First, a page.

Adapting manual lenses
With adapters, however, Canon EOS in dSLRs actually becomes your best bet, as it has the shortest registration distance and largest throat diameter. Simple rings allow you to adapt manual lenses from Leica-R, Nikon F, Contax/Yashica, Olympus OM, M42, and Pentax K mounts. Four-thirds (Olympus/Panasonic dSLRs) with an even shallower registration distance, while capable of being adapted to far more mounts, typically only has adapters for these same six mounts readily available. With simple rings, Pentax can be adapted for three of those mounts (Nikon F, C/Y, M42), Sony for one (M42), and Nikon none (without Leitax mount adapters); but they can use adapters with glass elements in them to act as short teleconverters to achieve focus to infinity.
Mirrorless, however are a different story. Leica M rangefinder lenses are still compatible with M-mount digital cameras. The Panasonic/Olympus micro four-thirds, Fuji X, and Sony E-mount mirrorless cameras all have extremely short registration distances. Since they're relatively new mount systems, there is no full backwards compatibility with previous mounts, but they can be adapted to every SLR mount, as well as a few rangefinder mounts (M39, Leica M, Contax G, etc.). If you're willing to live with vignetting on micro four-thirds, you may even be able to use 1" video C-mount video/cine lenses as well.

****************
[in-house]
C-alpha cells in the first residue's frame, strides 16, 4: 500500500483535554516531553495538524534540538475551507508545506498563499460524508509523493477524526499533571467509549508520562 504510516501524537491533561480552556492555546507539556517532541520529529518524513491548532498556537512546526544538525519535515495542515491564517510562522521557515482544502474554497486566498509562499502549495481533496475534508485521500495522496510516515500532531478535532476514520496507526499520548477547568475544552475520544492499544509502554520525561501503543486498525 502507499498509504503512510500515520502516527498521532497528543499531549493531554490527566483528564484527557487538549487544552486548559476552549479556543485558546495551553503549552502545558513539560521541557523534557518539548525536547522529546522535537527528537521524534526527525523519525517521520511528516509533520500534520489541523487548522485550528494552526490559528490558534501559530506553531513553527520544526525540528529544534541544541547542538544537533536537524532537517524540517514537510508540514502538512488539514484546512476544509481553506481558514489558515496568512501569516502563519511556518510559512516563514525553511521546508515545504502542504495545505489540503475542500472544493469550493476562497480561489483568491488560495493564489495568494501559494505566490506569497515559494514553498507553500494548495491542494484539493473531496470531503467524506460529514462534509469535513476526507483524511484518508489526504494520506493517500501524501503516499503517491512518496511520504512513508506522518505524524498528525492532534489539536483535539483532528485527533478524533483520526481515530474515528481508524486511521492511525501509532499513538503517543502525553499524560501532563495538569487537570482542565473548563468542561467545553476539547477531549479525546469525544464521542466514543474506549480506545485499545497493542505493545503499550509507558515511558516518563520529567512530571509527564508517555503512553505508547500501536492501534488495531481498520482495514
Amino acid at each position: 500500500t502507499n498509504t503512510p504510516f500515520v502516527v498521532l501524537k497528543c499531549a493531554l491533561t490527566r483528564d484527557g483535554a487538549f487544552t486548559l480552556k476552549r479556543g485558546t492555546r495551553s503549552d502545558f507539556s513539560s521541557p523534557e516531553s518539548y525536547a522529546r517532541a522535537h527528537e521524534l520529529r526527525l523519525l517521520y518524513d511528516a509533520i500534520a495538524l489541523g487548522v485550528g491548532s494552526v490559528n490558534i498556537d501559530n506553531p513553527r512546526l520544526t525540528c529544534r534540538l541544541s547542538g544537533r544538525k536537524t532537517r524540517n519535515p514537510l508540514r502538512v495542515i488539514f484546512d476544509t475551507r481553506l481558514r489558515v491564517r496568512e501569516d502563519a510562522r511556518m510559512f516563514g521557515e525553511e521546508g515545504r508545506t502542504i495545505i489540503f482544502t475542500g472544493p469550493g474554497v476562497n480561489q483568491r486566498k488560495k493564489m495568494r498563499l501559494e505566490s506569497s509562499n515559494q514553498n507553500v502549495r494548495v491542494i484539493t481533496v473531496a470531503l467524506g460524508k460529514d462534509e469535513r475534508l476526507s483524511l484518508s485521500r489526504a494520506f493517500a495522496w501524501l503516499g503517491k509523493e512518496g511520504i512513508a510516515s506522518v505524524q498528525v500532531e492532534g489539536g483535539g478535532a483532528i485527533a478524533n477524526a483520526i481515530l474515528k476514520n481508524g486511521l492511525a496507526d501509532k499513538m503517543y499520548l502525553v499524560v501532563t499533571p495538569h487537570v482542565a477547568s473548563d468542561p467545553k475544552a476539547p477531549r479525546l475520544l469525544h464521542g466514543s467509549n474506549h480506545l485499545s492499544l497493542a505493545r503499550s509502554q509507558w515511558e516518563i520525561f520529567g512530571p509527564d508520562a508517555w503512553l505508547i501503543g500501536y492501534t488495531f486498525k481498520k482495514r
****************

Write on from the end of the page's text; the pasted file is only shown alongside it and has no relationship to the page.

However. Adapting manual lenses is not necessarily a step you want to take for simple economy. Whatever you save in money, you pay back in inconvenience. You have no focus or aperture control from the camera body. You can only shoot in full manual or aperture priority modes because of this. You have to use stop-down metering (if your camera can do it) because of this (i.e., the camera can't hold the aperture wide open while you compose and then only stop it down when you take the image). There are numerous constraints on compatibility. There's no lens EXIF. Many modern digital cameras are not designed with manual focus in mind unless you're using live view. Crop factors mean film-era wide lenses aren't particularly wide. And fast, wide glass is still going to cost you. So unless you have legacy glass you already own, this may not be the path for you unless you are a collector of vintage things, used to evaluating/grading/repairing vintage items, (or know a good CLA guy with reasonable prices who can do that for you), or are just plain stubborn and like to do things just because you can.